Thursday, 26 July 2012

Challenge Number 22 – Read A Novel By Dickens

I’ve spent the past month ploughing through Hard Times and finally finished it at the weekend. I chose this challenge just because 2012 is Dickens’ bicentennial year, and I’d never read a complete one of his works. We read the first few chapters of Great Expectations at school, which meant we didn’t get further than Pip meeting Miss Havisham for the first time. And reading anything with my English teacher was made to be about as boring as boring gets. We just sat round in the classroom taking turns to read a paragraph aloud (and most of the class applied a dull monotone to their voices), and then would be set a waffly essay question to answer for homework. I didn’t read novels for years once I’d finished my English Lit GCSE and I still can’t bear the thought of Thomas Hardy. How much time this teacher led me to waste when there are so many wonderful books in the world!

Writing literary criticism brings back too many memories of my hated English Lit GCSE coursework and completely kills a book for me so I’m not going to attempt much here, but I do need to demonstrate to you that I have actually read Hard Times properly, so here goes...

I concluded that choosing his shortest novel wasn’t necessarily the slight cheat I’d hoped for and was in fact probably a mistake (but hey, I made some effort – it could have been A Christmas Carol or The Mystery Of Edwin Drood, which even Dickens didn’t bother to finish), and I might preferred one that was a little less didactic. I found it tedious to process the discourse attempting to portray a lisp (“a thplendid thoot of armour”) and a bad northern accent (“I ha’ fell into a pit that ha’ been wi’ th’ Fire-damp crueller than battle. I ha-read on’t in the public petition, as onny one may read”). Where’s the IPA when you need it? Oh, not invented yet.

There is too much trying to get certain messages across, and not much plot. There is a bit of excitement – a bank robbery, a near affair followed by a divorce, and a dramatic pit rescue – but otherwise it all felt a bit worthy. And the fact that he was apparently restricted by the available magazine space in Household Words for the novel’s original publication means he’s somehow condensed everything to focus on getting said messages across. But that’s not to say that Dickens’ messages aren't important or relevant to these, our current hard times. Particularly his beliefs that education shouldn’t be allowed to stifle creativity and that all bankers are evil. And then there’s the thought that the mighty industrial north of which he writes really no longer exists. Coketown’s mills (Coketown apparently having been based on Preston) would now be either derelict or yuppy flats.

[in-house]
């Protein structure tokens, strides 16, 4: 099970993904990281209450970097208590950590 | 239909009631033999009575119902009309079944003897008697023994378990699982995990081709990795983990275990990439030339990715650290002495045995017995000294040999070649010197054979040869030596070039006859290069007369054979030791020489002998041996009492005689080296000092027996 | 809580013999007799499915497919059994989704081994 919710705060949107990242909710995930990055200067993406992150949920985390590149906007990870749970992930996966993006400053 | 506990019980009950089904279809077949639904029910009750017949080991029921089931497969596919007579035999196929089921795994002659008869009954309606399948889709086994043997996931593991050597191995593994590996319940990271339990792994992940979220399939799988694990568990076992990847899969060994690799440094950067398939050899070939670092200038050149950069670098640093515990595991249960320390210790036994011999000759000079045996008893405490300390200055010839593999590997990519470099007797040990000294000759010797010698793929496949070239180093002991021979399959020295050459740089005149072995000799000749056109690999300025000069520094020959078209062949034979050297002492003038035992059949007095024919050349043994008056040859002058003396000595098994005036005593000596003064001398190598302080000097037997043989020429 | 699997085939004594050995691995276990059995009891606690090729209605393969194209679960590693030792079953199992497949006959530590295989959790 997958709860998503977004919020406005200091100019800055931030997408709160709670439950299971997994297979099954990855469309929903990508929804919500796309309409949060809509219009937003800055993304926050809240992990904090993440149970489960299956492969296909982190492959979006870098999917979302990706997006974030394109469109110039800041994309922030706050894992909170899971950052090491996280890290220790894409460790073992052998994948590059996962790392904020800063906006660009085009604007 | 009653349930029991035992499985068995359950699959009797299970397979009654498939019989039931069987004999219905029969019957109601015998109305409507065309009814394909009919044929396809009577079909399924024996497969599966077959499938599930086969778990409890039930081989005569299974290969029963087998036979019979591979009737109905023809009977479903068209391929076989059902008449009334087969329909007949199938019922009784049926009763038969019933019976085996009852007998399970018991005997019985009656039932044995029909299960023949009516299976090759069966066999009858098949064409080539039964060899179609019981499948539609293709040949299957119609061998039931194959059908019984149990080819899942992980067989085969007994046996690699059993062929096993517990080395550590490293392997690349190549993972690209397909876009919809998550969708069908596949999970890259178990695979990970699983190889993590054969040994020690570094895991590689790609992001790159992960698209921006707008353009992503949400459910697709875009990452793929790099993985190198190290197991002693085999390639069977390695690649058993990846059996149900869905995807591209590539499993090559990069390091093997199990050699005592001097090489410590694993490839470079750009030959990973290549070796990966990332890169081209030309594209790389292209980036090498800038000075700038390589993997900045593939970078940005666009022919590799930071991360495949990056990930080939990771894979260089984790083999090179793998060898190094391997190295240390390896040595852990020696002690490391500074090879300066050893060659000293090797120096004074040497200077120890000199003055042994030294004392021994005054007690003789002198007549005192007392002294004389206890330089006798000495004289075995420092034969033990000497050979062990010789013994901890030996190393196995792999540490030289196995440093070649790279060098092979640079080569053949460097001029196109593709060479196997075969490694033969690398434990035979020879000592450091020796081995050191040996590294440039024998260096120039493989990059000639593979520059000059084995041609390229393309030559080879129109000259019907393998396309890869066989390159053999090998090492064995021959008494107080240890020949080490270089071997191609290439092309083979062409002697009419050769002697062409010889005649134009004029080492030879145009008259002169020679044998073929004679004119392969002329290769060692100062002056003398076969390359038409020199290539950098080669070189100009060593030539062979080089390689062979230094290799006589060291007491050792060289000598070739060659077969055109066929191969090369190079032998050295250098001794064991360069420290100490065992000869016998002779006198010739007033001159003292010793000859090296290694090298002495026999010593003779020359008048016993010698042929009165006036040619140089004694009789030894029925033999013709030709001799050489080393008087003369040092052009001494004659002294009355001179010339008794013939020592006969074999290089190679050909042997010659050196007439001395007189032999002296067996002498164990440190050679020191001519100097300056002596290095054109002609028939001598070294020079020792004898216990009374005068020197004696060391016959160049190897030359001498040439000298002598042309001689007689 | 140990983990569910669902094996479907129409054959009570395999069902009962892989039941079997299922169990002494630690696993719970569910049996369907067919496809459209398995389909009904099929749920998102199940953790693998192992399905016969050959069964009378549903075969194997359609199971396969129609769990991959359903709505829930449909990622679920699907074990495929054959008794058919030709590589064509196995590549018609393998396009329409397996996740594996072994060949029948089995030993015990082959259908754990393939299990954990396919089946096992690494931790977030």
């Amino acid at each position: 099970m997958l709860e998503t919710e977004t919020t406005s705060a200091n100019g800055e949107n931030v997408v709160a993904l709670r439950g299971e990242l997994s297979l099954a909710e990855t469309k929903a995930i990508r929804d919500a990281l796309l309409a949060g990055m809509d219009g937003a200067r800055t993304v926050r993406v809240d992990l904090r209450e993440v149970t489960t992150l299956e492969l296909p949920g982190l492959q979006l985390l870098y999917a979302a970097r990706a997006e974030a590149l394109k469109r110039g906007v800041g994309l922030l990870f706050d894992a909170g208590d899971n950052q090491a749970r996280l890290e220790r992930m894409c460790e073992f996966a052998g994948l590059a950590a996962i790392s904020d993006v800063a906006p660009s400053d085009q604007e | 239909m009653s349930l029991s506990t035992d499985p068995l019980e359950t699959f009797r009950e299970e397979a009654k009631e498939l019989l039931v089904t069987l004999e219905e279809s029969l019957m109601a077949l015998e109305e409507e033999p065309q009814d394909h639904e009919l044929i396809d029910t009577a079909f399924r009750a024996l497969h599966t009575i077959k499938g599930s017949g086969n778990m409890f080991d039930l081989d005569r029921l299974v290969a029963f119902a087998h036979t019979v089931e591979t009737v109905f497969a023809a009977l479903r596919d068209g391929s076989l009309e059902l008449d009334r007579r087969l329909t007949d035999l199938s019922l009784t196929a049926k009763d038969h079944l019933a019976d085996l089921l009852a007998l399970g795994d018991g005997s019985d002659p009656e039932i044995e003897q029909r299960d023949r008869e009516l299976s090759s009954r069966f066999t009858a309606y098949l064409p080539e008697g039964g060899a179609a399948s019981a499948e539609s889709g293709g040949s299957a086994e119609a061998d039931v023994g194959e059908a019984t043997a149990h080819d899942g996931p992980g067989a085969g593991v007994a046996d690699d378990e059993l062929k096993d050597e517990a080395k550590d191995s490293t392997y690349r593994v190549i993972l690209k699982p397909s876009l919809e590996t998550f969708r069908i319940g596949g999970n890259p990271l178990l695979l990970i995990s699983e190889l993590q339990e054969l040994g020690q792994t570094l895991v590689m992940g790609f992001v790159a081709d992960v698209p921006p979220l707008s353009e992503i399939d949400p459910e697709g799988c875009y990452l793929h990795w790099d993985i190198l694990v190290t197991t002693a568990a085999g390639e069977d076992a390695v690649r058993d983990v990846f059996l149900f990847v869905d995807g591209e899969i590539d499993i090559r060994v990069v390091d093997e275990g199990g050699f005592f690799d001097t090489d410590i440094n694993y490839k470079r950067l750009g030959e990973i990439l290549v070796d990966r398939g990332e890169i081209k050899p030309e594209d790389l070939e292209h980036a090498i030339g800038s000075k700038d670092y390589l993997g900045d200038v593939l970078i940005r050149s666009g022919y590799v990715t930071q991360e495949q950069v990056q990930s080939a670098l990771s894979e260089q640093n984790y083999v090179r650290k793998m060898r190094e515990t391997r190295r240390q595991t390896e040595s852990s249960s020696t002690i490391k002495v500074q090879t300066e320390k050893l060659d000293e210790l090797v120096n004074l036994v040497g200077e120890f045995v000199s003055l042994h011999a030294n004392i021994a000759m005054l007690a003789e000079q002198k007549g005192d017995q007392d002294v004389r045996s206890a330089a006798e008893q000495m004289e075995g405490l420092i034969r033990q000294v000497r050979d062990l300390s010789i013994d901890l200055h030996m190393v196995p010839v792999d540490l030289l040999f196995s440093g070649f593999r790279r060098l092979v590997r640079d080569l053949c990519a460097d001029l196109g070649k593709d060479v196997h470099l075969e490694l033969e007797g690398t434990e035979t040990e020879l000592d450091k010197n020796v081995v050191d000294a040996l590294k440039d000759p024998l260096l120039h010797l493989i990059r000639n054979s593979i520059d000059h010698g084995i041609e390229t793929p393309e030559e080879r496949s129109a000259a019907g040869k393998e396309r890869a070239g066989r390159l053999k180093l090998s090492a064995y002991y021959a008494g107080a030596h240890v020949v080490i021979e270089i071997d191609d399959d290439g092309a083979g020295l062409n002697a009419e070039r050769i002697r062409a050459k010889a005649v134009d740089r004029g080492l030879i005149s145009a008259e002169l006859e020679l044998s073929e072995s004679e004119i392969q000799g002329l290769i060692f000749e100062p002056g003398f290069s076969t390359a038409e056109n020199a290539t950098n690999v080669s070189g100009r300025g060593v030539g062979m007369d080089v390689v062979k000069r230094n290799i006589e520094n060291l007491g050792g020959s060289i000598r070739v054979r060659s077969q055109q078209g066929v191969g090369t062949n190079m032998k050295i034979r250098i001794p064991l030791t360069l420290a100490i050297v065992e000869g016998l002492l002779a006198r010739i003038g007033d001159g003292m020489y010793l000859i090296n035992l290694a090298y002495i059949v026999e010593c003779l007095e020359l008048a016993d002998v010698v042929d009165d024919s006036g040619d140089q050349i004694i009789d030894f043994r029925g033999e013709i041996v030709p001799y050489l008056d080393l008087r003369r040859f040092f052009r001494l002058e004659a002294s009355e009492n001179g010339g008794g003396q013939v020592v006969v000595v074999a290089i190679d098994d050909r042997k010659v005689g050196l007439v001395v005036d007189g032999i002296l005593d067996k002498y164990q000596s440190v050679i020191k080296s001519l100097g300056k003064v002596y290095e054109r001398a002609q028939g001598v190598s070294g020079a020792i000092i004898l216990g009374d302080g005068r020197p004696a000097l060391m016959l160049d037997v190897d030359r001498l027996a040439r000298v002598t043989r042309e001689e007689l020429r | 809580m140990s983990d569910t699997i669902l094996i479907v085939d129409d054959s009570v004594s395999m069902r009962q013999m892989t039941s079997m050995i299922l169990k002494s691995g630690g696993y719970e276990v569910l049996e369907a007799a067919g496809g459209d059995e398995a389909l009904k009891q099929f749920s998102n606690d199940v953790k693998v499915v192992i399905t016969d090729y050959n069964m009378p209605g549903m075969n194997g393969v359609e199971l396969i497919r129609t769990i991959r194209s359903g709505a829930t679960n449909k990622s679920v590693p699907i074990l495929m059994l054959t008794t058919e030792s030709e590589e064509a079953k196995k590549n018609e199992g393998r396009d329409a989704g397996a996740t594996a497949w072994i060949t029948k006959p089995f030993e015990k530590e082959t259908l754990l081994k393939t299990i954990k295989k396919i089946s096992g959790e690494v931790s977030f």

Claire Tomalin, in her massive biography of Dickens, of which I have read only the relevant three pages, describes Hard Times as “close to [a] parable or fable” which “fails to take note of its own message that people must be amused”. But in Dickens’ defence, certain passages did make me laugh out loud. He is incredibly witty when he chooses. There are some typically Dickensian comedy names – Gradgrind, Sparsit, Bounderby, M’Choakumchild. Here are some of my favourite lines:

“If he had only learnt a little less, how infinitely better he might have taught much more.”

“No little Gradgrind had ever associated a cow in a field with that famous cow with the crumpled horn who tossed the dog who worried the cat who killed the rat who ate the malt, or with that yet more famous cow who swallowed Tom Thumb: it had never heard of those celebrities, and had only been introduced to a cow as a graminivorous ruminating quadruped with several stomachs.”

“A sunny midsummer day. There was such a thing sometimes, even in Coketown.”

“[Coketown] had been ruined so often, that it was amazing how it had borne so many shocks. Surely there never was such fragile china-ware as that of which the millers of Coketown were made... They were ruined when they were required to send labouring children to school; they were ruined when inspectors were appointed to look into their works, they were ruined when such inspectors considered it doubtful whether they were quite justified in chopping people up with their machinery, they were utterly undone when it was hinted that perhaps they need not always make quite so much smoke.”

“Any capitalist [in Coketown] who had made sixty thousand pounds out of sixpence, always professed to wonder why the sixty thousand nearest Hands [=workers] didn’t each make sixty thousand pounds out of sixpence, and more or less reproached them every one for not accomplishing the little feat.”

“The bank had foreclosed a mortgage effected on the one of the Coketown magnates who, in his determination to make a shorter cut than usual to an enormous fortune, overspeculated himself by about two hundred thousand pounds. These accidents did sometimes happen in the best regulated families of Coketown, but the bankrupts had no connection whatever with the improvident classes.”

So there you go - teachers aren't allowed to use their imagination, play and song are important, the weather is grim up north, business owners don't like government interference, Thatcherism 125 years before she came to power, and dodgy mortgages. If that ain't relevant in 2012 Britain, nothing is.

Hard Times, despite the effort it took to read, has not put me off Dickens, and I’ll be looking to take on another. It will be A Christmas Carol next, however, just because it’s our book group’s chosen text for September. But after that... All suggestions welcome from Dickens fans out there.

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